I decided to study History and Economics because I absolutely loved both subjects at A-Level. My course gives me the opportunity to focus on studying economic history, which is my favourite approach to history, and attempt to apply some of the economic theory I learned from the social sciences department. In terms of my best experience so far, I really enjoyed the paper I studied last term, which was "Industrialisation in Britain and France". My tutor, Brian A'Hearn, was fantastic!
I chose History and Economics as a course because it offered variety to my degree. Studying both history and economics means I have to switch between two different frames of mind depending on what I’m doing, which stops my work becoming monotonous – yet, because I’m encouraged to combine ideas from the two, the course still feels coherent and united. The tutorial system gives me the chance to actually apply and debate my ideas, and because my tutorials are shared with people who do other combined courses, I feel like I learn from them as much as I learn from my tutor.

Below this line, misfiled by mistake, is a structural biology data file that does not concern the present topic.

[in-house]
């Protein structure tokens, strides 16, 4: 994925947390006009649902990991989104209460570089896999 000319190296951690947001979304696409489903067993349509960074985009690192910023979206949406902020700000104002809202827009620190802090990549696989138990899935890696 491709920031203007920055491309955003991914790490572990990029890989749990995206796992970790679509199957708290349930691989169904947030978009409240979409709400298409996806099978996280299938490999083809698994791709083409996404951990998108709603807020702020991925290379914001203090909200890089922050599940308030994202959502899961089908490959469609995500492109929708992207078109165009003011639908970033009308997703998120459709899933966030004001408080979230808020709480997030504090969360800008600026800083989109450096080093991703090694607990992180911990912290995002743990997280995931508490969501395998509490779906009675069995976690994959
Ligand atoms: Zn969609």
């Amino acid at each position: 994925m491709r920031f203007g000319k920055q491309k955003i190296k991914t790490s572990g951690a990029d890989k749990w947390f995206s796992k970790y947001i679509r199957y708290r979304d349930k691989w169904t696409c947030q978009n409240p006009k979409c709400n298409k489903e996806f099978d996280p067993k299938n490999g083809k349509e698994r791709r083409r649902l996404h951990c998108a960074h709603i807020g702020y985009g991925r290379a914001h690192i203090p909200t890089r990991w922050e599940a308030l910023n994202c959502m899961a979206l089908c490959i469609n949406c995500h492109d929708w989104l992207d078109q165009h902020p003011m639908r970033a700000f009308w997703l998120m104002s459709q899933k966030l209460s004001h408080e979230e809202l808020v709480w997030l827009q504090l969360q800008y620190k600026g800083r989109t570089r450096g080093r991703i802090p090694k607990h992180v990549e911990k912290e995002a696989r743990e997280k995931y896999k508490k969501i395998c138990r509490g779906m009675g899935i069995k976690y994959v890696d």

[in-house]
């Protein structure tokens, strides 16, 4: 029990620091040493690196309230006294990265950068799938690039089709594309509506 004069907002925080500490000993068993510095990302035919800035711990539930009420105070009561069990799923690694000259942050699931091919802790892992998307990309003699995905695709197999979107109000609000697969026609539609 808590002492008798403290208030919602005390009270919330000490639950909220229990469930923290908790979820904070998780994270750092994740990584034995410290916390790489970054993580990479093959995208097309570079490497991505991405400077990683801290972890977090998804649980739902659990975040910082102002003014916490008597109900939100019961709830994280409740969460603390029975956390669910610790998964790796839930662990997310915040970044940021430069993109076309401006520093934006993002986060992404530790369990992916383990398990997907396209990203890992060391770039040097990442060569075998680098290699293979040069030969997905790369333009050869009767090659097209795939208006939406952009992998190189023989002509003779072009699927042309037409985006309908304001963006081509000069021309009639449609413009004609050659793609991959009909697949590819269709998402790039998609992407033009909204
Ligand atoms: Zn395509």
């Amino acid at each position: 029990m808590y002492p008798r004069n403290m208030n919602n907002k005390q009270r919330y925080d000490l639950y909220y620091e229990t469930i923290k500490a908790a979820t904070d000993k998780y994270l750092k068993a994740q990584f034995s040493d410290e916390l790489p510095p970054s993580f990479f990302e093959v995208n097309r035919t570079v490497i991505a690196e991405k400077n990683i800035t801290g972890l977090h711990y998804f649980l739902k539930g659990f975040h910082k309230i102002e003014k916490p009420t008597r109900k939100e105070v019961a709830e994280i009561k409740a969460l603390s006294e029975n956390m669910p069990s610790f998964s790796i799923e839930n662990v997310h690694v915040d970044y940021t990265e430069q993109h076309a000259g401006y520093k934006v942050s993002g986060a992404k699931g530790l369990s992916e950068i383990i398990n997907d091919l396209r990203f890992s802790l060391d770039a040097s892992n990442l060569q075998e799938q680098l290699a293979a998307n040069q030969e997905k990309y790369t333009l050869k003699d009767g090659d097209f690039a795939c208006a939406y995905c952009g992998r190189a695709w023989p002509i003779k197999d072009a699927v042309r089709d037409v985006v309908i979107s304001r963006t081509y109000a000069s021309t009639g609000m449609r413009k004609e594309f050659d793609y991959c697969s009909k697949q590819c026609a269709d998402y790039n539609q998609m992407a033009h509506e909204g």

History and Economics is a course based on the combination of ideas. You get to learn history and economics not just as two separate disciplines, but as two parts of a combined approach to the world. So, whilst in your first year, the course focuses on teaching you some basic ideas in both, you’re also encouraged to apply ideas from one to the other. In your second and third year, your choice of modules expands, so you can continue to combine ideas from both (and further your knowledge of each) in areas of economics and history that you’re interested in. You can even tailor the balance between the two to suit your tastes, creating a degree that plays to your strengths. In short, you’ll be able to take the lead in combining the two disciplines – the tutors will ensure you know about both, and will encourage you to seek out a new perspective that uses ideas from both.
So many good books! But my favourites were probably "Guns, Germs and Steel" by Jared Diamond and "Anna Karenina" by Tolstoy which made me excited to study nineteenth century history
Make sure you read the official prospectus entry for the course which contains entry requirements, full course structure, additional interesting resources and full details of the application process.
If you're going to apply, you'll want to check which Oxford colleges offer this course.